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The Tarxien Temples in Malta are one of the best-preserved temples and one of the 8 UNESCO Sites on the Archipelago. The complex is located in the small town of Hal Tarxien and it is also an archaeological site in Malta, located near the capital of the island Valletta. What attracts visitors here is the complex of underground megalithic buildings from the Neolithic and Bronze Age. The ruins were discovered in 1914 by local farmers. They informed the director of the National Museum - Sir Themistocles Zammit, who had previously conducted archaeological work at the nearby Hal Saflieni hypogeum, about the discovery. Zammit worked in Tarxien in 1915-1919. Initially, he discovered the southern temples, at the same time excavating a Bronze Age cemetery. The excavations were not returned to the excavations until 1997, discovering other parts of the complex (including the northern and western temple).

Currently, the Tarxien Temple consists of three parts, southern, central and eastern, each with several apses. In the southern part we can see a small chapel with sacrificial openings. This part connects to a small courtyard where there is a stone water cistern. Entering the temple, we immediately notice an altar decorated with spirals carved in stone. The original is in the Valletta Archaeological Museum. Right next to it is a huge statue representing the goddess. The original sculpture can also be found in the museum.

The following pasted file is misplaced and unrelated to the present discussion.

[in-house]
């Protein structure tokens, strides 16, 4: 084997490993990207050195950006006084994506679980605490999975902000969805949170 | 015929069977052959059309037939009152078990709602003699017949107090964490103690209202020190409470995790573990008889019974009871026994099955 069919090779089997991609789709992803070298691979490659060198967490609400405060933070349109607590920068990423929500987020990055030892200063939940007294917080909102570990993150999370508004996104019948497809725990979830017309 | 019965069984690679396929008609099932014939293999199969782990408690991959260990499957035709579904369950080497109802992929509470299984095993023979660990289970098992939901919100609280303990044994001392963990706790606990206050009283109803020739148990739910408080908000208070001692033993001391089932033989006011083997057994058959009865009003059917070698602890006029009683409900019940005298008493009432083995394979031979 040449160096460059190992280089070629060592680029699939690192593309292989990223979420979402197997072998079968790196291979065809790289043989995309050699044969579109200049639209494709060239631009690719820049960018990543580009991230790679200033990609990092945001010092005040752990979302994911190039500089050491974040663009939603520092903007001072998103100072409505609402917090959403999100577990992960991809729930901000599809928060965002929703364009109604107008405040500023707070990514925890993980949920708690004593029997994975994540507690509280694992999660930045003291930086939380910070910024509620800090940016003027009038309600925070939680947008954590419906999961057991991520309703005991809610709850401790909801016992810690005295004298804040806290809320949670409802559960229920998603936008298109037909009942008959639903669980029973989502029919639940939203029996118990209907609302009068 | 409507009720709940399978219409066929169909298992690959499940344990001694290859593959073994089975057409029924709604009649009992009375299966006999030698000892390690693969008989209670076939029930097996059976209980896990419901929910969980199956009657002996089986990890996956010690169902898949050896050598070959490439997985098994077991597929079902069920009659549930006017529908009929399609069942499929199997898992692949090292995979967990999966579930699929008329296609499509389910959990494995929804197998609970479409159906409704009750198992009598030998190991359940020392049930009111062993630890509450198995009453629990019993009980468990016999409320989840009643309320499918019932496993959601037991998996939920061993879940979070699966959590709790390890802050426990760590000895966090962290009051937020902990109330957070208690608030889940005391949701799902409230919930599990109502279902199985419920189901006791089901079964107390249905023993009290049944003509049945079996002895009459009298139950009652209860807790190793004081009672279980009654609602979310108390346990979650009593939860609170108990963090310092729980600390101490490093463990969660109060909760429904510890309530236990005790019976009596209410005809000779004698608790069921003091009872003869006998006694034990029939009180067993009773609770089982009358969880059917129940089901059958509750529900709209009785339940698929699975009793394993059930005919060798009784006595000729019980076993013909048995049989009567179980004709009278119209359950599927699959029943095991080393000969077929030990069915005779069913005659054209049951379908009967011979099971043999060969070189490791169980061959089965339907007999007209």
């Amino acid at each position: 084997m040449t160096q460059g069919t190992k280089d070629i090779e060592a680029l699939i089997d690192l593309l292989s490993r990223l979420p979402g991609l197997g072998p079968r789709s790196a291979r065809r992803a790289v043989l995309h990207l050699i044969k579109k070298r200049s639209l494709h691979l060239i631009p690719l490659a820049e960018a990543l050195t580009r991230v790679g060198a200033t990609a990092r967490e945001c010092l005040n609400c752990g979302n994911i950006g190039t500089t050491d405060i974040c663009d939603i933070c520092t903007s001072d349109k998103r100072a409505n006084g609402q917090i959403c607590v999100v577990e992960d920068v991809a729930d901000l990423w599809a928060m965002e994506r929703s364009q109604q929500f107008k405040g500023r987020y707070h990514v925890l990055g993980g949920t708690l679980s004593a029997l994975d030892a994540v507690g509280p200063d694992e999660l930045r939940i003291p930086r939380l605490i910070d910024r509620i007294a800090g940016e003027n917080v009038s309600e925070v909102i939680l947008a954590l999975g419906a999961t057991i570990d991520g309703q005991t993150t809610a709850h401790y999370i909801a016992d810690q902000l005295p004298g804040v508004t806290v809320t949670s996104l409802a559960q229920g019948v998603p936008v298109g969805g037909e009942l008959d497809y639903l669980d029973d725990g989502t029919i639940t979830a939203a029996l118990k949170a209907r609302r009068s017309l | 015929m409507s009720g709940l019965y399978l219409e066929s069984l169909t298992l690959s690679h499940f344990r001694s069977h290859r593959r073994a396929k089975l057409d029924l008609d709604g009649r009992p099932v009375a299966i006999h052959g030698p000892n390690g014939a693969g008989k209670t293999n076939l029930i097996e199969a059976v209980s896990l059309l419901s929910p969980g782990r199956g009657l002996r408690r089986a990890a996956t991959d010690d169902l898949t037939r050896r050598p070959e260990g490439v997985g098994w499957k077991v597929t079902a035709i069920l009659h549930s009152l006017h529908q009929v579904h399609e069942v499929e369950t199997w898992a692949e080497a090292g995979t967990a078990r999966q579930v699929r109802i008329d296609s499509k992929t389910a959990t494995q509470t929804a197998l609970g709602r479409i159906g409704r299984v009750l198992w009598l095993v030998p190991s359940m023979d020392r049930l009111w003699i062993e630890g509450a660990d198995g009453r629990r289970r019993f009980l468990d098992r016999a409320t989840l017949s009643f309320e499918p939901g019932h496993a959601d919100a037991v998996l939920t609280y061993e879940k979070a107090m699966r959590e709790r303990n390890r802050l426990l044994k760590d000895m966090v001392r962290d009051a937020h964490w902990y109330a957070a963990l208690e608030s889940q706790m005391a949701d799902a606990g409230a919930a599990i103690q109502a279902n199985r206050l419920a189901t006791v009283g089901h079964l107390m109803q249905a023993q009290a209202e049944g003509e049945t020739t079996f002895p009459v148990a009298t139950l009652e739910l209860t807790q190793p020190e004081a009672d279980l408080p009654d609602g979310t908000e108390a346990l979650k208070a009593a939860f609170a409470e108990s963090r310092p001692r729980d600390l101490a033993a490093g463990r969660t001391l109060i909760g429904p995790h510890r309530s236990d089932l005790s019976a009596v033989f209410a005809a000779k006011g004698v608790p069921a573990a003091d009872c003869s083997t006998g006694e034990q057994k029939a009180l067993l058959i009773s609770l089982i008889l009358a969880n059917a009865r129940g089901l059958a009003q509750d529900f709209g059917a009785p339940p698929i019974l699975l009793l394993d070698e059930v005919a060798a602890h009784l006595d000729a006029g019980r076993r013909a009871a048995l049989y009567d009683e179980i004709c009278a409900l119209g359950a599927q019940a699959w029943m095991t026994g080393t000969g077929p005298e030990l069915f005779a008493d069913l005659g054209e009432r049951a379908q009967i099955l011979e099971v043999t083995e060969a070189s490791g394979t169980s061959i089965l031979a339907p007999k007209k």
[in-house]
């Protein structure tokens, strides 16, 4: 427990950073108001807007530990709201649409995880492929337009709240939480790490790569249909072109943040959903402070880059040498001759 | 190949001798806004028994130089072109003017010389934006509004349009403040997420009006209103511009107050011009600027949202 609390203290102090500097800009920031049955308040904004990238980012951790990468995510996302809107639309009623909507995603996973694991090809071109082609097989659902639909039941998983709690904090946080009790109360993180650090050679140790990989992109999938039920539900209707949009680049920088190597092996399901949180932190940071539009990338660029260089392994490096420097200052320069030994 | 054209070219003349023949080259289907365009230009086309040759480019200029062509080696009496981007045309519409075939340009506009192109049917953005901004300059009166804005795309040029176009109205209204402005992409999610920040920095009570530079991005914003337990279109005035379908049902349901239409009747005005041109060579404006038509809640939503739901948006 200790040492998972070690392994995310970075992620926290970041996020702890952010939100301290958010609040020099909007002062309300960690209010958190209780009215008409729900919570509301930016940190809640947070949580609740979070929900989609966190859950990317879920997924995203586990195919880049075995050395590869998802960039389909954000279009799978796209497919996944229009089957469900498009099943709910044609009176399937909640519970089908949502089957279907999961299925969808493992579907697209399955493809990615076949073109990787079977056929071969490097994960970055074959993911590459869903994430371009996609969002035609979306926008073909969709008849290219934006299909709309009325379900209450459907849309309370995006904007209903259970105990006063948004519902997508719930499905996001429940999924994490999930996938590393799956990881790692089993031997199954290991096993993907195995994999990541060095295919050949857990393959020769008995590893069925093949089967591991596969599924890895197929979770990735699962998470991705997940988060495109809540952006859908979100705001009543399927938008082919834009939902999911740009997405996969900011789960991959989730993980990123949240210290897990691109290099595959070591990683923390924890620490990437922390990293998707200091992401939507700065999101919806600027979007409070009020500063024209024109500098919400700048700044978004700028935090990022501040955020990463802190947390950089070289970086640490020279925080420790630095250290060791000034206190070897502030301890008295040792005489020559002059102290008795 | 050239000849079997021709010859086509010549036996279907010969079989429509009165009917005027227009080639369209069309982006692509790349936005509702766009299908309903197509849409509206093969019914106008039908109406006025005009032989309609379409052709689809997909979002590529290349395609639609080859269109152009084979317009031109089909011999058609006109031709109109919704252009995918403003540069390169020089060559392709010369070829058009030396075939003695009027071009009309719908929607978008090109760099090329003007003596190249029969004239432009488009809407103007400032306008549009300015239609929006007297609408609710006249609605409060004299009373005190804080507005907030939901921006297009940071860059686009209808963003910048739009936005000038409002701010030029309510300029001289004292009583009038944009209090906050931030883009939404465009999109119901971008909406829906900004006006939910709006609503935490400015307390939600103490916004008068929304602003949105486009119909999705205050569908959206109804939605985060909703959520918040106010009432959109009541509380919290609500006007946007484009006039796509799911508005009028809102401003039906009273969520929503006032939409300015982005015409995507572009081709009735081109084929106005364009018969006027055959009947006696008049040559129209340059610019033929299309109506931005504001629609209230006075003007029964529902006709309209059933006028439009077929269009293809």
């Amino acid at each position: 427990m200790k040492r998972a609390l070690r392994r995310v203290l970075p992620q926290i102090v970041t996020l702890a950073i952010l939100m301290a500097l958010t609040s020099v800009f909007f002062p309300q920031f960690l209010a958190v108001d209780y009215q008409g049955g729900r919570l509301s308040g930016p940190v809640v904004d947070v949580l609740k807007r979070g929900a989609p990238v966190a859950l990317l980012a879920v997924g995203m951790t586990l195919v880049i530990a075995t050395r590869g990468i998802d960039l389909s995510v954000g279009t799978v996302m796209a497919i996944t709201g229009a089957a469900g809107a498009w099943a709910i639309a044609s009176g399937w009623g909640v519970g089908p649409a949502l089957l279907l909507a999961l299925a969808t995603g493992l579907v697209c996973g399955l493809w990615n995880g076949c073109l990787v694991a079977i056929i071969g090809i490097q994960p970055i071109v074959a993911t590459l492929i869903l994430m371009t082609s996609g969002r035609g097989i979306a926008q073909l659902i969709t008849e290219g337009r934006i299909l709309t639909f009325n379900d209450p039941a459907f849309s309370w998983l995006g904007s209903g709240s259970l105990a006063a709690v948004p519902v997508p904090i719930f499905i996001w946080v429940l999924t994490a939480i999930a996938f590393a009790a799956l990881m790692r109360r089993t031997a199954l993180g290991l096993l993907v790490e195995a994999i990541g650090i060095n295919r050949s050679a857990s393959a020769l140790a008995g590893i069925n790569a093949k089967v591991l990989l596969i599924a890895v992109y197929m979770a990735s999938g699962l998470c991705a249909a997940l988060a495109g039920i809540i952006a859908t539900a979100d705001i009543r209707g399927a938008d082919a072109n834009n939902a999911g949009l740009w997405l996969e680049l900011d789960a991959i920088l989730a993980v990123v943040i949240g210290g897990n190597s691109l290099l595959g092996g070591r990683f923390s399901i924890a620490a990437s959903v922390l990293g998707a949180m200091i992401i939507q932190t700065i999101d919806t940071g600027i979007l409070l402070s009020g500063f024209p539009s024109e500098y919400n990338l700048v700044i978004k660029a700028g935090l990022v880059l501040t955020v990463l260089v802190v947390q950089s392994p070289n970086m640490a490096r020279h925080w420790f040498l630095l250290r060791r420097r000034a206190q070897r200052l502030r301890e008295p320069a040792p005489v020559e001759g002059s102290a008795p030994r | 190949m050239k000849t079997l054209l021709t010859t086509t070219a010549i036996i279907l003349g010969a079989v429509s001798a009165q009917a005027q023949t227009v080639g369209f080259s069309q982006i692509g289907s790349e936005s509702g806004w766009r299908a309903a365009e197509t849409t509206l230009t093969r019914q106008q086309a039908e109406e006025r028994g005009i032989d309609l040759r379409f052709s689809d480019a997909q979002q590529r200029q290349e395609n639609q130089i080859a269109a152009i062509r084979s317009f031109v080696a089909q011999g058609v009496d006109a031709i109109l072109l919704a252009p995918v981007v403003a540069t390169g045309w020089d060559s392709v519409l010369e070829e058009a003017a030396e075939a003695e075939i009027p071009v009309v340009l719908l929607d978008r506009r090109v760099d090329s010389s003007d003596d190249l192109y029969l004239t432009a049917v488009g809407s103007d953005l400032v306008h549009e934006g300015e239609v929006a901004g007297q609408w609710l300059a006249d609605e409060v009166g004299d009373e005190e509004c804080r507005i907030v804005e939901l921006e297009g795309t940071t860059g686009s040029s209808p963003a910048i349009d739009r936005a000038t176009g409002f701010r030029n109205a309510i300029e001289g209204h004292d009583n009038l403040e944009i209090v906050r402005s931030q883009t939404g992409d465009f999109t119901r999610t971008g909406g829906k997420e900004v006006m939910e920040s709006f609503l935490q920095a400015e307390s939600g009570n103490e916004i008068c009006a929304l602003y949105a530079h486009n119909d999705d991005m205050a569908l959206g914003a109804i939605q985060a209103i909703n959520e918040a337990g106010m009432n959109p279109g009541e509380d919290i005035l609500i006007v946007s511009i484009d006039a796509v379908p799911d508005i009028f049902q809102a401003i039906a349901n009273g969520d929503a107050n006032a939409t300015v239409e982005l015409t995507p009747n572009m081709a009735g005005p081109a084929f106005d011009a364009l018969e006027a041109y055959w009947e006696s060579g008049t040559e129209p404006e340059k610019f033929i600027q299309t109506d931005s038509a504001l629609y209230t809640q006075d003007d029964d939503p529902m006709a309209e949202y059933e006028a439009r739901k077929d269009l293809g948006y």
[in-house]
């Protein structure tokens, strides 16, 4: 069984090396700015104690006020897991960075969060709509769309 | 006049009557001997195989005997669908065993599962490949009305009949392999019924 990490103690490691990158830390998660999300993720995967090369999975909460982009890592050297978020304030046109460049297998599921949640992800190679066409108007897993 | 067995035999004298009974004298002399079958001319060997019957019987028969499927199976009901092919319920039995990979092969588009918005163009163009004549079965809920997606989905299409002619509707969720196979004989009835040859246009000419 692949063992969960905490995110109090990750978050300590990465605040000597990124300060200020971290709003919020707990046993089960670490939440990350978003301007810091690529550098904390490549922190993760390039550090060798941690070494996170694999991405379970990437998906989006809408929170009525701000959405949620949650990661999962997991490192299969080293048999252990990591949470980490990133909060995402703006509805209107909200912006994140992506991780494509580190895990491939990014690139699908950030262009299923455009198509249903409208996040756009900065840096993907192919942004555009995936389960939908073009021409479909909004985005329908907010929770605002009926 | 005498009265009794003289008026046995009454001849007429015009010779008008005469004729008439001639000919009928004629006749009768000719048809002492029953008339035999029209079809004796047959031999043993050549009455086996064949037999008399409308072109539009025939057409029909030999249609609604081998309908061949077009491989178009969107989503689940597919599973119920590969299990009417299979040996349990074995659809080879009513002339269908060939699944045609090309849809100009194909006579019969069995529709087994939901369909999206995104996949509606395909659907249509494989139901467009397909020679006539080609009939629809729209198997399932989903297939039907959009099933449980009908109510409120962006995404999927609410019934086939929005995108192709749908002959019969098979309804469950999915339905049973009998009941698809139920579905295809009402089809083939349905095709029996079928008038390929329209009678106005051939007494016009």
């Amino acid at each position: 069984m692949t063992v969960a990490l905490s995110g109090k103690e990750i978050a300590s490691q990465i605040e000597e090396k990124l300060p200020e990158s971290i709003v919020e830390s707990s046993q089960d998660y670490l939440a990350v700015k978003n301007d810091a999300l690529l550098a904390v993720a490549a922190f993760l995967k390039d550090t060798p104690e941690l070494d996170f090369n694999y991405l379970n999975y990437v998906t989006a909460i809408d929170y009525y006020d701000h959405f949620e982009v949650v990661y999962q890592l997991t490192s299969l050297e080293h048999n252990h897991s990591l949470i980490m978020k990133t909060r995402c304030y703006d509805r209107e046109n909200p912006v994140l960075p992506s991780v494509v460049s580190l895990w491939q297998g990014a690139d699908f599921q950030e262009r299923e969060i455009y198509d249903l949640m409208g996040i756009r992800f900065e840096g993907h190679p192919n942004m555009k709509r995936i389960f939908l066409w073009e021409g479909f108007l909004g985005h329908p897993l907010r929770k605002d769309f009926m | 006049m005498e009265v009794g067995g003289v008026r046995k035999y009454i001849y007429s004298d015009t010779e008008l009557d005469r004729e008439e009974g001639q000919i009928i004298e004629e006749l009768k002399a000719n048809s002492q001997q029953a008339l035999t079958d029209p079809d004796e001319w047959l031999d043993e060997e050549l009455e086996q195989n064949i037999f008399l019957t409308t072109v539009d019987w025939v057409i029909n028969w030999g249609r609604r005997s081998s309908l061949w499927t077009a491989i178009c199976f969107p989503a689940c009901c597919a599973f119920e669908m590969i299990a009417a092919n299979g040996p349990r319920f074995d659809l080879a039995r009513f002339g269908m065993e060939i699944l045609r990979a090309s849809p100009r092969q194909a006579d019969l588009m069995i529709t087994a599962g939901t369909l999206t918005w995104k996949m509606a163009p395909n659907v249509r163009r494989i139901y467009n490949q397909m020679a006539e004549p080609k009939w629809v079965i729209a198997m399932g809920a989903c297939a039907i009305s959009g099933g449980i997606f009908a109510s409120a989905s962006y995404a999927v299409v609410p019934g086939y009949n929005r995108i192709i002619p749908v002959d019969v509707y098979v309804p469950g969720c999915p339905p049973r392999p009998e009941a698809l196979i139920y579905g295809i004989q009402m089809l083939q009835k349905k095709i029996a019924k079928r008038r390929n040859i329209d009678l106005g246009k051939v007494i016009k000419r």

The second apse leads to the central part. The Central Temple in this complex is the last build and is the only one with six apses on the Archipelago.  Its walls have survived much better than those in the southern part Inside, you can see a huge vase in which a fire used to burn. On the walls we can find reliefs depicting two bulls and a sow. The inner part of the temple is carved in stone. The passage leading out of it leads us to the third apse, where we can find the remains of the corbels of the arched vault once located here.

The Tarxien temples are the most interestingly decorated. We will see domesticated animals, spirals, decorated altars, statues of people or a goddess - a true representation of art. Many may wonder if this is a work of religious importance, but it remains a mystery to all to this day. The Hal-Tarxien temples clearly show that their creators demonstrated advanced architectural art - their work has survived over 5,000 years and is one of the oldest buildings in the world.

All the artifacts found during the excavations can be seen at the National Archaeological Museum in Valletta - we will see exact replicas there. All of this is aimed at perpetuating the unique Neolithic heritage for future generations. In 1992, the archaeological site in Tarxien was inscribed on the UNESCO World Heritage List.